Governor Raimondo pitches legalizing marijuana in upcoming budget proposal
PROVIDENCE, R.I. – As more and more recreational marijuana stores open up in Massachusetts, neighboring Rhode Island may follow suit.
Governor Gina Raimondo (D) will pitch legalizing recreational use of the drug in her upcoming budget proposal, according to administration officials. She has budgeted $3.5-million for regulation and enforcement.
Marijuana would have a tax rate of roughly 20-percent, just like Massachusetts, except the breakdown is different (7-percent sales tax, 10-percent retail marijuana excise tax and a weight-based excise tax).
Home growing would be prohibited, except for certain medical patients. “It is very, very hard, if not impossible, to regulate,” explained Norman Birenbaum with the Department of Business Regulation, during a press briefing Monday. “While the administration has made great strides to regulate it more effectively on the medical side, it is not something we are prepared to allow under an adult use regulatory structure.”
Raimondo is also proposing saliva chemical tests to better test for drivers’ marijuana impairment, which the Department of Health would need to approve. Drivers who refuse to be evaluated by drug recognition experts or refuse to take a roadside chemical test for marijuana would face a mandatory six-month suspension of their license (as with alcohol).
Officials estimate the state would see $6.5-million in revenue in fiscal year 2020 – with the first retail stores potentially opening as early as January 2020. Most of the revenue, 60-percent, would go into the general fund. 25-percent would go toward regulation and public safety and the remaining 15-percent would go to cities and towns (with more money going to areas that sell more).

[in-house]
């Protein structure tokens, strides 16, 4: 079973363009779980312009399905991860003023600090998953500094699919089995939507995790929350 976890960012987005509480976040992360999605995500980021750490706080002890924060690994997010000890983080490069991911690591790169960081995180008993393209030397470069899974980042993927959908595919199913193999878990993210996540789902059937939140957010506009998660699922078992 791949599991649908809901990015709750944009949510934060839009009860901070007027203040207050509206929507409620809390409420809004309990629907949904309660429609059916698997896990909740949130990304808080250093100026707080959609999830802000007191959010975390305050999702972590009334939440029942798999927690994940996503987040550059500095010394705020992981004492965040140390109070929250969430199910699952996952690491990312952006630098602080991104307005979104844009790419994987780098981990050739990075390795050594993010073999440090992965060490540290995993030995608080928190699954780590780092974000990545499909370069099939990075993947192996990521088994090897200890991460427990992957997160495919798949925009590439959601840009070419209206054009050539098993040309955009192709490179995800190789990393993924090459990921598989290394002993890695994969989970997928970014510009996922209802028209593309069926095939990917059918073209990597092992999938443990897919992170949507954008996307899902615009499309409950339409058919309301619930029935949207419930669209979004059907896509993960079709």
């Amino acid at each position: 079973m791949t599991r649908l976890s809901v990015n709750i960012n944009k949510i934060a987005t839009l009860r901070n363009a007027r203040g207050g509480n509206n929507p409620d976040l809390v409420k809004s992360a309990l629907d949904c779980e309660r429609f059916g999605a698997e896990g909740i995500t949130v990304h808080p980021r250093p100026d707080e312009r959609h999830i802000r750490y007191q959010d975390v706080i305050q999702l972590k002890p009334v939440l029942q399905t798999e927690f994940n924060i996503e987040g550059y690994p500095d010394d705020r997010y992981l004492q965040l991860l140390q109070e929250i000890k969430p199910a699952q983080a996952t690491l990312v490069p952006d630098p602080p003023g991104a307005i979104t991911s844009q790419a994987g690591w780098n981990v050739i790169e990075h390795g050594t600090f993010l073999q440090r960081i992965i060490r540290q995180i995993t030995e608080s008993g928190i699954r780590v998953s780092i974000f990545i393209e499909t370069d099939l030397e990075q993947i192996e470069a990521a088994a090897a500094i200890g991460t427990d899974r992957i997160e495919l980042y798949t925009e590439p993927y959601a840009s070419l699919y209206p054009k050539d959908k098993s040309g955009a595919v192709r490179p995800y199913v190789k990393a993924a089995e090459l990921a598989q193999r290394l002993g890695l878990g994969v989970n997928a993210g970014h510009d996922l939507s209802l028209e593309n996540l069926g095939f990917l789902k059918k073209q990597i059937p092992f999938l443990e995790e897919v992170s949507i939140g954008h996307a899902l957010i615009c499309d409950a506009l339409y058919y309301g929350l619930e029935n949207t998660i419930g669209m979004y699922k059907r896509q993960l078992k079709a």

“We have great infrastructure to be able to implement this quickly in a way that safeguards public health and public safety, but can stand up an industry faster than other states have done this in the past,” said Birenbaum.
Meanwhile, House Speaker Nick Mattiello and Senate President Dominick Ruggerio remain concerned over whether legalizing marijuana is the best approach.
“I appreciate the Governor’s viewpoints and I have expressed similar concerns about our neighboring states moving forward with legalization, leaving Rhode Island to bear the social costs without the benefit of the revenue,” said Mattiello in a statement. “However, I still have mixed feelings. My House colleagues have strong and differing viewpoints, and we will collectively assess the Governor’s proposal and come up with a consensus pathway forward.”
“While I continue to keep an open mind on legalization of recreational marijuana as the state looks into the regulatory and workforce challenges that come along with it, I also have significant concerns, particularly with regard to workforce issues, enforcement around edibles, and impact on children,” Ruggerio said in a statement. “I will look to the experience in Massachusetts as legalization is implemented there, and proceed very cautiously as we continue to have this important public discussion.”
Raimondo’s proposal would also ban home growing. Birenbaum says Rhode Island would join Washington as the only states to enforce such a ban. Only medical marijuana patients demonstrating hardship would be allowed to grow at home.
Under the proposal, a new Office of Cannabis Regulation would be created within the Department of Business Regulation. Edible marijuana would be in a generic shape (no gummy bears, cupcakes, etc) and cartoons would not be allowed in packaging so as not to attract children.
The governor is expected to address her marijuana proposal in Tuesday night’s State of the State address. Her full budget proposal will be released Thursday.
© WLNE-TV 2019